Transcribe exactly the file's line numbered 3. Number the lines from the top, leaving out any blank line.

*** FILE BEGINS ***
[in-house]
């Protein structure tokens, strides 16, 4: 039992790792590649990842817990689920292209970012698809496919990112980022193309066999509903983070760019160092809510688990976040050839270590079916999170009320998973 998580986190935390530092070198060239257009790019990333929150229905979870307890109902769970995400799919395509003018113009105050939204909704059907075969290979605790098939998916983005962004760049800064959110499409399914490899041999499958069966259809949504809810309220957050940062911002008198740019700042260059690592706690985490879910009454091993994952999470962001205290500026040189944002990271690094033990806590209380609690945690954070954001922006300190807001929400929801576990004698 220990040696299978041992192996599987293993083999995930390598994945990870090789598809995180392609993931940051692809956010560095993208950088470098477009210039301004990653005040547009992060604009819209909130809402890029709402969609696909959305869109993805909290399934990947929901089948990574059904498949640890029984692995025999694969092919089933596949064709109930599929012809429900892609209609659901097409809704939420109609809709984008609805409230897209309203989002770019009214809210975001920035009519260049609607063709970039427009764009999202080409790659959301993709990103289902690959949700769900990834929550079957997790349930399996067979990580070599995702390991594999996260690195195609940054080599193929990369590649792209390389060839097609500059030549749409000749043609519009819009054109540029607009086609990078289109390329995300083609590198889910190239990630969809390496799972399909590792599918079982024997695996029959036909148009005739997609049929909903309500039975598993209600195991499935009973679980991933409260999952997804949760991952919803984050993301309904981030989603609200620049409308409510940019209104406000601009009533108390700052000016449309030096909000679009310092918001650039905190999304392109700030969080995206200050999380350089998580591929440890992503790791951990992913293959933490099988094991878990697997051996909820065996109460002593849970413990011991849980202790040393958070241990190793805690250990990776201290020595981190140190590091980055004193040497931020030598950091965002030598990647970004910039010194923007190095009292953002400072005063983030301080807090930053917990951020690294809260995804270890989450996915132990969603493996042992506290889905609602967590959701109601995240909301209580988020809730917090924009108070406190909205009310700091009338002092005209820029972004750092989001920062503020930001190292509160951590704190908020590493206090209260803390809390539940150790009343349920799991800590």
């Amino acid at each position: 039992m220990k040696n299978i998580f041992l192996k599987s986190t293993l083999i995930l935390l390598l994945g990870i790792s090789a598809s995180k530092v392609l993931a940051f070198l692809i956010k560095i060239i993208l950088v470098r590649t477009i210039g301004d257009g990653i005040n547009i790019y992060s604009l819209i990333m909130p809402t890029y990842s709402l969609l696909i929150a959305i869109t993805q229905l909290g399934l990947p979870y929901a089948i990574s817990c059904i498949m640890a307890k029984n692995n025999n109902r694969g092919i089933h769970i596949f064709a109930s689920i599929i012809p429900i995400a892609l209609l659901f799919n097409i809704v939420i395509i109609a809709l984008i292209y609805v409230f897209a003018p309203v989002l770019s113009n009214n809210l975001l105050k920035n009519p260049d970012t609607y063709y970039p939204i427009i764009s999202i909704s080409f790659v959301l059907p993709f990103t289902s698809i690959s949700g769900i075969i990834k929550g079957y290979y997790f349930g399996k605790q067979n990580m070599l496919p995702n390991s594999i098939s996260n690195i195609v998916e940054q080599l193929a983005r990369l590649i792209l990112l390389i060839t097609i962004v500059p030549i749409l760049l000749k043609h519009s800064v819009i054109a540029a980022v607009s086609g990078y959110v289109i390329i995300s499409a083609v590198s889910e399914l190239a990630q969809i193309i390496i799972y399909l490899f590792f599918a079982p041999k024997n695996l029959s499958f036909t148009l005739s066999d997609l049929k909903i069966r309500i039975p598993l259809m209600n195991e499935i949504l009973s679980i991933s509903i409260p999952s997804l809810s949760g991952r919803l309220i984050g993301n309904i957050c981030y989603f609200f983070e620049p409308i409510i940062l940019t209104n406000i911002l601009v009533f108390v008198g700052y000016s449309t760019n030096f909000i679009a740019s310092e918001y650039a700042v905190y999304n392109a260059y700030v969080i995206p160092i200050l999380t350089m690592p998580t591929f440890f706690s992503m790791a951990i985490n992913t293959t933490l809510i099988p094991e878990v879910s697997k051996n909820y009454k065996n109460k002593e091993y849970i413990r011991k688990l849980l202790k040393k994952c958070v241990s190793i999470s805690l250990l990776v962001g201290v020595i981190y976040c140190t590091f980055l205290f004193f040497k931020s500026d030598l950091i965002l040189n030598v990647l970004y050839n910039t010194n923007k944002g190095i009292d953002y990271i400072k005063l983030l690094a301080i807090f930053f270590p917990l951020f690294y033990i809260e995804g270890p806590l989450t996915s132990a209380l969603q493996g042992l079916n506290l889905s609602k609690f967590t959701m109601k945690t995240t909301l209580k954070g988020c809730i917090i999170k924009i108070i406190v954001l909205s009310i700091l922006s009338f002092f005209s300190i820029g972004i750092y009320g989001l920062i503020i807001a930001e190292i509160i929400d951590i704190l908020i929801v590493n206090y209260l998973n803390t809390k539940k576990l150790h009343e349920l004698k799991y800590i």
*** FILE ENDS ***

């Amino acid at each position: 039992m220990k040696n299978i998580f041992l192996k599987s986190t293993l083999i995930l935390l390598l994945g990870i790792s090789a598809s995180k530092v392609l993931a940051f070198l692809i956010k560095i060239i993208l950088v470098r590649t477009i210039g301004d257009g990653i005040n547009i790019y992060s604009l819209i990333m909130p809402t890029y990842s709402l969609l696909i929150a959305i869109t993805q229905l909290g399934l990947p979870y929901a089948i990574s817990c059904i498949m640890a307890k029984n692995n025999n109902r694969g092919i089933h769970i596949f064709a109930s689920i599929i012809p429900i995400a892609l209609l659901f799919n097409i809704v939420i395509i109609a809709l984008i292209y609805v409230f897209a003018p309203v989002l770019s113009n009214n809210l975001l105050k920035n009519p260049d970012t609607y063709y970039p939204i427009i764009s999202i909704s080409f790659v959301l059907p993709f990103t289902s698809i690959s949700g769900i075969i990834k929550g079957y290979y997790f349930g399996k605790q067979n990580m070599l496919p995702n390991s594999i098939s996260n690195i195609v998916e940054q080599l193929a983005r990369l590649i792209l990112l390389i060839t097609i962004v500059p030549i749409l760049l000749k043609h519009s800064v819009i054109a540029a980022v607009s086609g990078y959110v289109i390329i995300s499409a083609v590198s889910e399914l190239a990630q969809i193309i390496i799972y399909l490899f590792f599918a079982p041999k024997n695996l029959s499958f036909t148009l005739s066999d997609l049929k909903i069966r309500i039975p598993l259809m209600n195991e499935i949504l009973s679980i991933s509903i409260p999952s997804l809810s949760g991952r919803l309220i984050g993301n309904i957050c981030y989603f609200f983070e620049p409308i409510i940062l940019t209104n406000i911002l601009v009533f108390v008198g700052y000016s449309t760019n030096f909000i679009a740019s310092e918001y650039a700042v905190y999304n392109a260059y700030v969080i995206p160092i200050l999380t350089m690592p998580t591929f440890f706690s992503m790791a951990i985490n992913t293959t933490l809510i099988p094991e878990v879910s697997k051996n909820y009454k065996n109460k002593e091993y849970i413990r011991k688990l849980l202790k040393k994952c958070v241990s190793i999470s805690l250990l990776v962001g201290v020595i981190y976040c140190t590091f980055l205290f004193f040497k931020s500026d030598l950091i965002l040189n030598v990647l970004y050839n910039t010194n923007k944002g190095i009292d953002y990271i400072k005063l983030l690094a301080i807090f930053f270590p917990l951020f690294y033990i809260e995804g270890p806590l989450t996915s132990a209380l969603q493996g042992l079916n506290l889905s609602k609690f967590t959701m109601k945690t995240t909301l209580k954070g988020c809730i917090i999170k924009i108070i406190v954001l909205s009310i700091l922006s009338f002092f005209s300190i820029g972004i750092y009320g989001l920062i503020i807001a930001e190292i509160i929400d951590i704190l908020i929801v590493n206090y209260l998973n803390t809390k539940k576990l150790h009343e349920l004698k799991y800590i």